2023 is proving to be a punishing year for banks, finance, technology and fintech. Firms have seen massive downgrades of their market cap, and we have seen the demise of major companies ranging from Silicon Valley Bank, First Republic and Credit Suisse.
Some say that this is a crisis. However, it seems more like a rebalancing. There’s a crypto winter, as cryptocurrency was valued almost ten times more a year ago. There’s a fintech bloodbath as even the most presitigous players in these markets, such as Stripe and Klarna, are valued at a half or even a fifth of their value a year ago respectively. And there’s a banking crisis with some banks, as West Coast American banks collapse and burn.
Does this mean that we are seeing the end of a world of growth?
It just means we are adjusting to a new reality.
For me, it is interesting. Fifteen years ago, we had a massive financial crisis. Some called it a global financial crisis but, in reality, it was mainly an American and European banking crisis. More notable was that, three years later, there was a massive European sovereign debt crisis. But then, for those with longer memories, twenty five years ago, there was a huge Asian financial crisis and, shortly after that, an internet boom and bust.
We always have crisis, yet what we find is that progress is created through crisis.
We have a crisis every few years. It’s nothing new. Every few years some part of our world collapses and has to rebuild, reorganise, rethink. It is the way things work.
So, the crypto winter and fintech bloodbath, combined with the collapse of banks, is just progress. It is not a crisis. It is making our world better.
The real question is: what is the outcome?
When all of the dust settles, and the banks and fintechs emerge afresh, what will the world look like?
It will look better is the answer. The companies that come out of this crisis will be stronger, better and more reliable purely because they came through this crisis.
The fintechs that survive will prove to be huge and hugely investible, as will the cryptocurrencies that survive. Meanwhile, the banks that are struggling are not systemic. They are all one-offs. Silicon Valley Bank suffered from poor investments and judgement; Credit Suisse suffered from misleading accounts and records; First Republic suffered from contagion and too much exposure to West Coast America’s richest people.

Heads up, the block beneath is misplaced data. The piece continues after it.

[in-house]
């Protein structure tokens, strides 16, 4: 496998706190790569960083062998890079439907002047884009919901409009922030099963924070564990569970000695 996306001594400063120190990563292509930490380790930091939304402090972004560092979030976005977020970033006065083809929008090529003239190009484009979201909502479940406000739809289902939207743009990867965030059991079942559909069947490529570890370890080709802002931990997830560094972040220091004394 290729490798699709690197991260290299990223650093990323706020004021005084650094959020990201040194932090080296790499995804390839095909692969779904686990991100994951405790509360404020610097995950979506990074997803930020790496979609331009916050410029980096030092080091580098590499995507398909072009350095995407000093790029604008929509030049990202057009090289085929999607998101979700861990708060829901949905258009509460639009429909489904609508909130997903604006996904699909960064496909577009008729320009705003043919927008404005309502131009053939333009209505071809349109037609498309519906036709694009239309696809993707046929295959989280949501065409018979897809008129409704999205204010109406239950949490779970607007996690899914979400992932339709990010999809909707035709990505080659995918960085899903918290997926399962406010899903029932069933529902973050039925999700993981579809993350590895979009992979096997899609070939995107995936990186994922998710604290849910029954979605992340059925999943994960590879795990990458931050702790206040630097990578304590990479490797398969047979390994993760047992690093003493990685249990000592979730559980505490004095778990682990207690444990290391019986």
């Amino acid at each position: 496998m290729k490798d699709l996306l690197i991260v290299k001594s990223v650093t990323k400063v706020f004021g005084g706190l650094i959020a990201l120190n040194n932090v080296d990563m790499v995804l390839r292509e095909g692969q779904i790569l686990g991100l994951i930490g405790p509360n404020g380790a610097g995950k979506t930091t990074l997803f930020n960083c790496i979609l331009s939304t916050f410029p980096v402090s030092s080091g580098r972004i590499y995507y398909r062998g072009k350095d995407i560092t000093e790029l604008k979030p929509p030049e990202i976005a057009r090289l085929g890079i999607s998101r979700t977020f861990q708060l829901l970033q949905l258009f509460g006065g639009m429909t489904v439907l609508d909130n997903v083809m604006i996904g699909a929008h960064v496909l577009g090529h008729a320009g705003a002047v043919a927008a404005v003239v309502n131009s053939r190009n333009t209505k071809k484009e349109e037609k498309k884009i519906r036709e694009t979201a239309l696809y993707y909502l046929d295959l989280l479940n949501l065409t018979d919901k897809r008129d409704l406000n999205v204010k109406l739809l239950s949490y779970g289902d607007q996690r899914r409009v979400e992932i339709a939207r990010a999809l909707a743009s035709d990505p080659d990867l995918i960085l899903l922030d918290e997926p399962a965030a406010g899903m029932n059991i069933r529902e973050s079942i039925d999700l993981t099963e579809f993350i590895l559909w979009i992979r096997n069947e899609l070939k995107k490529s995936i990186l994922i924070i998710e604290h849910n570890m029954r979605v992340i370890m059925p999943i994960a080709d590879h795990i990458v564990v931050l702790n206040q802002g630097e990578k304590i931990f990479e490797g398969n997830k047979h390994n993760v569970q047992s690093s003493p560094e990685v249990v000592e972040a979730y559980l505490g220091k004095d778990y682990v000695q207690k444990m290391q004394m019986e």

Will we see this continue?
The answer is no. These are all situations that are unique. That is clear with the collapse of some banks and it is clear with the newer markets of fintech.
The meltdown of fintech investment and cryptocurrency values is unusual, but not a long-term trend. Both will come back stronger. In fact, if anything, the cycle of tightening values and easy credit will make both markets stronger and more valuable. It reminds us that when the dotcom bust occurred twenty years ago, some people forecast that Amazon.com would die. How wrong were they? It reminds us that, when the 2008 financial crisis occurred, some forecast that banking would never recover. How wrong were they?
Today, we do stand on a precipice. We can see dead banks, dead fintechs and dead cryptocurrencies, and it is too easy to look and say this will not end. Instead, we should look up at the banks that are growing, the fintechs that are succeeding and the cryptocurrencies that are doing well, and ask: where do we go next?
Our world is full of opportunities and risks. That is what our world is made from. It is far more preferable to focus on the opportunities whilst managing the risks, than focusing upon the risks whilst missing the opportunities, is it not?
So, for all the doom and gloom out there today, you just need to bring it home. The fintechs that are surviving; the digital assets that are thriving; the banks that are jiving; and yes, there are many, if you look in the right places.
Chris M Skinner
Chris Skinner is best known as an independent commentator on the financial markets through his blog, TheFinanser.com, as author of the bestselling book Digital Bank, and Chair of the European networking forum the Financial Services Club. He has been voted one of the most influential people in banking by The Financial Brand (as well as one of the best blogs), a FinTech Titan (Next Bank), one of the Fintech Leaders you need to follow (City AM, Deluxe and Jax Finance), as well as one of the Top 40 most influential people in financial technology by the Wall Street Journal's Financial News. To learn more click here...